Phoesy is poetry made by using a phone and its auto suggested words when tweeting or texting. Start a poem by choosing a word or topic you would like to write about. After that you can only select from the auto suggested words to create a meaningful sentence.
The idea behind Phoesy is to express yourself in a relevant way by using the limited amount of options given to you by your smartphone. The auto suggested words are a combination of your vocabulary used when communicating with others, as well as preset suggestions created by your phones software.
To get more info about this and to read more poems, go here.
Zieharsofika, by Meike Harde, shows new methods of upholstery construction, aiming to create a stiff cushion from a flat foam mat. By re-thinking cushioning techniques, the project uses conventional rubber foam mats which, with the help of elastic bands, come out as an ornamental form. To get more info go here.
Spot, a design collaboration by the students of National University of Singapore and Ecole Nationale Supérieure de Création Industrielle, is a multipurpose light that can be hung, hand-held, or simply placed on a surface. It can function as a torch, desk lamp, ambient light, or wall light – use it however and whenever you like! To get more info about Spot, go here and here.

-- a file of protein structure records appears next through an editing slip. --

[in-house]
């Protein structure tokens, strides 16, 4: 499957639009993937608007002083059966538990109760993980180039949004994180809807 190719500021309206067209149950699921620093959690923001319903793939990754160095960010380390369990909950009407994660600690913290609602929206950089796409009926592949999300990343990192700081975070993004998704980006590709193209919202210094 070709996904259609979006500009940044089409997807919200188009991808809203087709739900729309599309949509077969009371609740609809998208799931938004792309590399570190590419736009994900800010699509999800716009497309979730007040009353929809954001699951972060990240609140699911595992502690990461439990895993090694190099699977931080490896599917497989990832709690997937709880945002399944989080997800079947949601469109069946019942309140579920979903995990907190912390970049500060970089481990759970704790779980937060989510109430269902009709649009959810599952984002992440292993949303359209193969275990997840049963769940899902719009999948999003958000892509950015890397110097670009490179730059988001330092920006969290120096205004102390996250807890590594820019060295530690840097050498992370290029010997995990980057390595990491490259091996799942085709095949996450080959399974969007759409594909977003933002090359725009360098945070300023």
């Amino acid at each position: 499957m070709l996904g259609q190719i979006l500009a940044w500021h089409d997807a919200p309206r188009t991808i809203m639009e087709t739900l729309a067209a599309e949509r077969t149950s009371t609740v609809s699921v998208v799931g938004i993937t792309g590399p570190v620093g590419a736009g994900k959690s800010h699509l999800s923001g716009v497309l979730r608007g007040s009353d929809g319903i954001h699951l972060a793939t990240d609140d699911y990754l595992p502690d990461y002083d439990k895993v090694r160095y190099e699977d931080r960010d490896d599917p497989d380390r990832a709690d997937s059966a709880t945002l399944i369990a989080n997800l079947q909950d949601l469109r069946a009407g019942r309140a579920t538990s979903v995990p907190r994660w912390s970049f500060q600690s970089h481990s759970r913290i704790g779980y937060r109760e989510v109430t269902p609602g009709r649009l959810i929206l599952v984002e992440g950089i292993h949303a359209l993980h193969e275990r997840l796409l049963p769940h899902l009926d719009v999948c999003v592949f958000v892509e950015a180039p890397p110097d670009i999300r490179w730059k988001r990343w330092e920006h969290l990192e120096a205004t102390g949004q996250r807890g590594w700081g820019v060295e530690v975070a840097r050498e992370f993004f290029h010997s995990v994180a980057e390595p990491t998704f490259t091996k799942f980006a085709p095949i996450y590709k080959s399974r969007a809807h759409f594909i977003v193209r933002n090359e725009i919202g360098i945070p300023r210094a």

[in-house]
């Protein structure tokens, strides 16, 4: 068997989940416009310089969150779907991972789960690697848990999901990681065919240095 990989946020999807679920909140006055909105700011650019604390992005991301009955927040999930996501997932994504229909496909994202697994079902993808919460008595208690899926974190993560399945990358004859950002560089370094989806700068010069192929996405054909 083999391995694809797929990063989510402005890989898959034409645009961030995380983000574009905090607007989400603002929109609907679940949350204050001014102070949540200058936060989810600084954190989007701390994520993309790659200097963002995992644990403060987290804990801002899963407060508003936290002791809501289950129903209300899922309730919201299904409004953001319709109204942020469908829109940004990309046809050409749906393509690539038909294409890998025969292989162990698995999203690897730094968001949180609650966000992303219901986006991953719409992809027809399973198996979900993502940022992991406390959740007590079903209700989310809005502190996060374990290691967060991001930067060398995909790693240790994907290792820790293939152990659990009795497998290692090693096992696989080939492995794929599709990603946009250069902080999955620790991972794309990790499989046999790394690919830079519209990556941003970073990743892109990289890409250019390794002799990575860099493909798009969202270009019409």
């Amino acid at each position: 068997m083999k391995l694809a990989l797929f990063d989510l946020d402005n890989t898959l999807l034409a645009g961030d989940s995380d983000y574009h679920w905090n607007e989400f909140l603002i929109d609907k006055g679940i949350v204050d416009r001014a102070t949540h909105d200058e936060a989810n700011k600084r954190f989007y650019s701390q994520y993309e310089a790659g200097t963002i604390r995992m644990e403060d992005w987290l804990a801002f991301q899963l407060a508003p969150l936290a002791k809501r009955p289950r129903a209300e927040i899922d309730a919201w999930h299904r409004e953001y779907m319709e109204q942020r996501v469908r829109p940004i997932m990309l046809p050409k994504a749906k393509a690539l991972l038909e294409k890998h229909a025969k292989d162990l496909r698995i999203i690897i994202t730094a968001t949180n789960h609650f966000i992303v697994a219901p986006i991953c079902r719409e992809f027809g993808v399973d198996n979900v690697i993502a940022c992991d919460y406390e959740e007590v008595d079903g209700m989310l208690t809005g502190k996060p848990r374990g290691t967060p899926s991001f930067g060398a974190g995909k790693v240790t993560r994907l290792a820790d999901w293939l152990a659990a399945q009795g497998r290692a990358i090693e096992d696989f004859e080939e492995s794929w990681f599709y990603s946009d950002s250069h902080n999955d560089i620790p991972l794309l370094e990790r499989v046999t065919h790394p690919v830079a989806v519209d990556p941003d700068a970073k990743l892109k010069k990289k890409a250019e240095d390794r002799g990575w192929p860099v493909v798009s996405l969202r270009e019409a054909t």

A Million Times is the latest piece by Stockholm based studio Humans Since 1982 made for Victor Hunt Gallery. The installation is made of 288 single clocks. The installation can be controlled via an iPad using customised software. To see more work by Humans Since 1982, go here.
The Windows of New York project is a weekly illustrated fix for an obsession that has increasingly grown in José Guizar since chance put him in that town. A product of countless steps of journey through the city streets, this is a collection of windows that somehow have caught his restless eye out from the never-ending buzz of the city. This project is part an ode to architecture and part a self-challenge to never stop looking up. José Guizar is a Graphic Designer living in New York City. To see more of his wok, go here.
The name Lumio is inspired by the idea of an illuminated book. The light turns on when you open the cover and turns off when it’s closed. Lumio illuminates when you need light and stows away compactly when unused, ideal for modern living.